Patients with Alzheimer’s disease run a high risk of seizures. While the amyloid-beta protein involved in the development and progression of Alzheimer’s seems the most likely cause for this neuronal hyperactivity, how and why this elevated activity takes place hasn’t yet been explained – until now.
A new study by Tel Aviv University researchers, published in Cell Reports, pinpoints the precise molecular mechanism that may trigger an enhancement of neuronal activity in Alzheimer’s patients, which subsequently damages memory and learning functions. The research team, led by Dr. Inna Slutsky of TAU’s Sackler Faculty of Medicine and Sagol School of Neuroscience, discovered that the amyloid precursor protein (APP), in addition to its well-known role in producing amyloid-beta, also constitutes the receptor for amyloid-beta. According to the study, the binding of amyloid-beta to pairs of APP molecules triggers a signalling cascade, which causes elevated neuronal activity.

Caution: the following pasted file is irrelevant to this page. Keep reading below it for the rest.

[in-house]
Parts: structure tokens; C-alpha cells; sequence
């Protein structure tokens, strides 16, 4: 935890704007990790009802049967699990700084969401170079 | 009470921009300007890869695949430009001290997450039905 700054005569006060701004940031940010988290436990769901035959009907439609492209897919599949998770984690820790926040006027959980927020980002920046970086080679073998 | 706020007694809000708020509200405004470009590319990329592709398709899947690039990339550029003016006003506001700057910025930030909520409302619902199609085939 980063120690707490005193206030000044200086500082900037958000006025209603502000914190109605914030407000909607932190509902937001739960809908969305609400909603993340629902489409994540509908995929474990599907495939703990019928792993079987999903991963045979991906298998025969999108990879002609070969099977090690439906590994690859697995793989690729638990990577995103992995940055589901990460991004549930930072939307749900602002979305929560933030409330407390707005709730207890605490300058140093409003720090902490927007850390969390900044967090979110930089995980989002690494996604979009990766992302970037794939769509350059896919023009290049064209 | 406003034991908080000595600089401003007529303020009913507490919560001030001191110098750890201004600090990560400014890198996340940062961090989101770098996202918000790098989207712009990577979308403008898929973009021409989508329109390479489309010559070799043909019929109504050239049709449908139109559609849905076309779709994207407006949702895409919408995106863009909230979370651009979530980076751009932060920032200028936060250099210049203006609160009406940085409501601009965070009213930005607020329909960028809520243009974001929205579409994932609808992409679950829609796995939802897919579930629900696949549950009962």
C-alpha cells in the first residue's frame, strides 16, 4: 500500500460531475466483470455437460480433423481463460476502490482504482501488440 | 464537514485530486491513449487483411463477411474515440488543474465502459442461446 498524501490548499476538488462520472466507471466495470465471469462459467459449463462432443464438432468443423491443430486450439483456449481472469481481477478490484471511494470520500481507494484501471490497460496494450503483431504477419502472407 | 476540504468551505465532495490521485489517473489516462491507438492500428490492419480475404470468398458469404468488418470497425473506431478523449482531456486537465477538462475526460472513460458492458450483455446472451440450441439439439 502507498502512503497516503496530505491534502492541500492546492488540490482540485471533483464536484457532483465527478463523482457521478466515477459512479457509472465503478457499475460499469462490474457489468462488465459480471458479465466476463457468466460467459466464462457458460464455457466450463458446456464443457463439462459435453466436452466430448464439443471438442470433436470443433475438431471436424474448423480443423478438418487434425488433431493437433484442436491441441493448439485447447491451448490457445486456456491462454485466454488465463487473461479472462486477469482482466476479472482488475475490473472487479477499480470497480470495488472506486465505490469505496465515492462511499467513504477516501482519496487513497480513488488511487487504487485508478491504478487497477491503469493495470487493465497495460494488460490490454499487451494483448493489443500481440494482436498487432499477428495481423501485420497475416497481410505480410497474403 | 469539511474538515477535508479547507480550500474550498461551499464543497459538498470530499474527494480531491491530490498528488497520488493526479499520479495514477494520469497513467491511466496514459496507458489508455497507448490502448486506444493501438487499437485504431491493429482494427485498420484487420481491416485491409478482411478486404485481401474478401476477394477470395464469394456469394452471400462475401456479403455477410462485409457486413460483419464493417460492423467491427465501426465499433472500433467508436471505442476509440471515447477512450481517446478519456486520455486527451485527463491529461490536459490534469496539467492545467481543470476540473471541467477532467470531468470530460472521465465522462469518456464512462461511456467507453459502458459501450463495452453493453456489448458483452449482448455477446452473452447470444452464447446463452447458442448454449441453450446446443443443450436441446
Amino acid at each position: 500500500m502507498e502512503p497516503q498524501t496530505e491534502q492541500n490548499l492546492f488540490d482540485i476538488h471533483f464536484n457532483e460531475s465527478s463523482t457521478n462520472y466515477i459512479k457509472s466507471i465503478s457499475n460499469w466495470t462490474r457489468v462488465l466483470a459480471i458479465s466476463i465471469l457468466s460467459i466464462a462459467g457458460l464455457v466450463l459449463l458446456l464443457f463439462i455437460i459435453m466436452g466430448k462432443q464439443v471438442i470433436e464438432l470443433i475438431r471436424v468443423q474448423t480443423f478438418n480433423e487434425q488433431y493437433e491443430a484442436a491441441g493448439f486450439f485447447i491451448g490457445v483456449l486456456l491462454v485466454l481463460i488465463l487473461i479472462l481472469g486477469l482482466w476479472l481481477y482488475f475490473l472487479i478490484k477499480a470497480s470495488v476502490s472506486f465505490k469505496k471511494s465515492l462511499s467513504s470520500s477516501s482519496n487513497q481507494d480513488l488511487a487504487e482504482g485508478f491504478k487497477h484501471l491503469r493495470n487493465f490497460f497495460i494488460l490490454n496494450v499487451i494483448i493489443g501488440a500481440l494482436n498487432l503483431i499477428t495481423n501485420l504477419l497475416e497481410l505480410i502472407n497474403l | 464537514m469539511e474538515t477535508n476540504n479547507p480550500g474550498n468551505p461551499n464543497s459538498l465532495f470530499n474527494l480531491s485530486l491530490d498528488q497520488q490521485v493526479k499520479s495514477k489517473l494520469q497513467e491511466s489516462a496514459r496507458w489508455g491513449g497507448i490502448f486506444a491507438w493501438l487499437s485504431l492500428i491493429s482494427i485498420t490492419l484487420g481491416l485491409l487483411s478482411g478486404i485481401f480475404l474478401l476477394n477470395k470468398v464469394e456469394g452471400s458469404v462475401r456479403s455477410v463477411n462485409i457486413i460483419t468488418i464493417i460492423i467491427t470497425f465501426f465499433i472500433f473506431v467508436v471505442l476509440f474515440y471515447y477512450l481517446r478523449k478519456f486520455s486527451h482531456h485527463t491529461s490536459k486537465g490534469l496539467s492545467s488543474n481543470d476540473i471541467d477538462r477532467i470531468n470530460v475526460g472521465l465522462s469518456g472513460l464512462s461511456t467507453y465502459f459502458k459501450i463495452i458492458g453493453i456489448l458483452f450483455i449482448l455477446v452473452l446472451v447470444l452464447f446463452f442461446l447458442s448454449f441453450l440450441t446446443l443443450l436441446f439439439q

Elevated activity in the hippocampus—the area of the brain that controls learning and memory—has been observed in patients with mild cognitive impairment and early stages of Alzheimer’s disease. Hyperactive hippocampal neurons, which precede amyloid plaque formation, have also been observed in mouse models with early onset Alzheimer’s disease.”These are truly exciting results,” said Dr. Slutsky. “Our work suggests that APP molecules, like many other known cell surface receptors, may modulate the transfer of information between neurons.”
With the understanding of this mechanism, the potential for restoring memory and protecting the brain is greatly increased.